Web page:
Last fall, a new Talladega tradition began.
It was the awarding on the Vulcan trophy, designed and created at Sloss Furnaces in Birmingham. It features Vulcan, the Roman god for fire and forge, with his hammer and anvil.
It’s identical to the Vulcan statue that overlooks Birmingham, a center for iron production for almost 100 years. Ground to spear tip, he’s 180 feet tall and weighs 101,200 pounds.
The Talladega trophies, while miniatures by comparison, are still imposing in their own right, cast of solid iron.
The Geico 500 Vulcan Trophy is 3 feet tall and weighs nearly 100 pounds.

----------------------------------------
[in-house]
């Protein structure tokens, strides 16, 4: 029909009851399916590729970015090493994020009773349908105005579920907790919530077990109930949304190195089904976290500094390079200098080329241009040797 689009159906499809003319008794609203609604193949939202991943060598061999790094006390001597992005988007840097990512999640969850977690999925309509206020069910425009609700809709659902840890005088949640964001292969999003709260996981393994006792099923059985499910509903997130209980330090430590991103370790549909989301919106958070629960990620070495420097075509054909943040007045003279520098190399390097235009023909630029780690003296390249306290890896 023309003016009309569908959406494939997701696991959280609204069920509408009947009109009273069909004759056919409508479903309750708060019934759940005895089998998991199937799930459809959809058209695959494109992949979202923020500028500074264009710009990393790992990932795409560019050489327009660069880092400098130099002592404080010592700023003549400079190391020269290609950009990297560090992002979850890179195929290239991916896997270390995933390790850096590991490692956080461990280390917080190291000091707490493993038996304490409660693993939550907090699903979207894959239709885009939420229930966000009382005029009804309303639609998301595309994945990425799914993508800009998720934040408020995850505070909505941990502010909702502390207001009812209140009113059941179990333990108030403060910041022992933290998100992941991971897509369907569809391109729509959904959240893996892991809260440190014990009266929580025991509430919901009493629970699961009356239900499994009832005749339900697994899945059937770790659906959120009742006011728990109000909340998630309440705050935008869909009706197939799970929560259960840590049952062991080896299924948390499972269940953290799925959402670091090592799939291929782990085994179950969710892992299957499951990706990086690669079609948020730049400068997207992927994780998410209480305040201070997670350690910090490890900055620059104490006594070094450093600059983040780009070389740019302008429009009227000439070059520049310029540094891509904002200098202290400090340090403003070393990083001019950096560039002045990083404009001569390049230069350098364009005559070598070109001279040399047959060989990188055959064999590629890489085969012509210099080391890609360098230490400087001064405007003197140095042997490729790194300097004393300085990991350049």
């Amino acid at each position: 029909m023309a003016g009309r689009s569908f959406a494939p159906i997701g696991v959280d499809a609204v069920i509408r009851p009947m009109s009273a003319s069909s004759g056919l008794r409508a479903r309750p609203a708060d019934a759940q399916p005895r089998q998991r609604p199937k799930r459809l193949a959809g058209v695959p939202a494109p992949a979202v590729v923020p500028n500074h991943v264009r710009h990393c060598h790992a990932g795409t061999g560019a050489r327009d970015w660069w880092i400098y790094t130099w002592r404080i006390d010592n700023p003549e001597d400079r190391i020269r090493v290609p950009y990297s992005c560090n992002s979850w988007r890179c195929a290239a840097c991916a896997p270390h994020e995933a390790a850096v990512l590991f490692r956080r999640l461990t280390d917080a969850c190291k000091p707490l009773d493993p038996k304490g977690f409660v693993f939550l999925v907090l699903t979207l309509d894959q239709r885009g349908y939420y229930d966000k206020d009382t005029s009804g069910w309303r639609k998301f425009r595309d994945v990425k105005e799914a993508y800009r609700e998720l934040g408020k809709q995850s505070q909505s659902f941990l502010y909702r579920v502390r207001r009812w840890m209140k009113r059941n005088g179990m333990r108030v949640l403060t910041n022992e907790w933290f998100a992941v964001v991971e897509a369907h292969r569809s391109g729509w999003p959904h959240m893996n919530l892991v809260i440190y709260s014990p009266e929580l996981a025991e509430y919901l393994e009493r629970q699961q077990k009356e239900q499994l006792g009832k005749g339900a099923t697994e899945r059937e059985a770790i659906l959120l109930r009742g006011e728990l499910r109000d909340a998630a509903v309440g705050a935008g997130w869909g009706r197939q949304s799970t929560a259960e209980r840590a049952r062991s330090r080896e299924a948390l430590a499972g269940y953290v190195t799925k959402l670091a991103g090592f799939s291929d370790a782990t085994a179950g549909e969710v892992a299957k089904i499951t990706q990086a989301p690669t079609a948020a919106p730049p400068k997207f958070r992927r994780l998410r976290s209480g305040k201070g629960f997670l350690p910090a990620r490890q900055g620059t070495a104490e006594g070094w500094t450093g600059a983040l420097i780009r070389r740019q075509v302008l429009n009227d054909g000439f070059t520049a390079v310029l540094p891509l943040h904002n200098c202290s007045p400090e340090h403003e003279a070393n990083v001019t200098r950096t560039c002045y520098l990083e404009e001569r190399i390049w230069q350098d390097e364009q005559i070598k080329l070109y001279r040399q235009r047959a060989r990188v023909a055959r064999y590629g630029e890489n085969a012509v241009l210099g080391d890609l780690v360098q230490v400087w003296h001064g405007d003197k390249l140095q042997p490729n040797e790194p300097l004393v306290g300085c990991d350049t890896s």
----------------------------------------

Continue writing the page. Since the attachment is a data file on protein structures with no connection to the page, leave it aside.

The General Tire 200 Hammer & Anvil Trophy and Sparks Energy 300 Hammer & Anvil Trophy, with the addition of an electrical lineman, each stand more than 30 inches tall and top 50 pounds.
All three trophies are the conception of Marshall Christie, the Director of Metal Arts at Sloss Furnaces in Birmingham, and Lead Sculptor/Artist in Residence Ajene Williams. Josh Coker of Technical Metalworks, created the stainless plinths for the bases.
Sloss Furnaces, with its web of furnaces, pipes and tall smokestacks, serves as an interpretive museum of industry and hosts the nationally recognized Metal Arts program.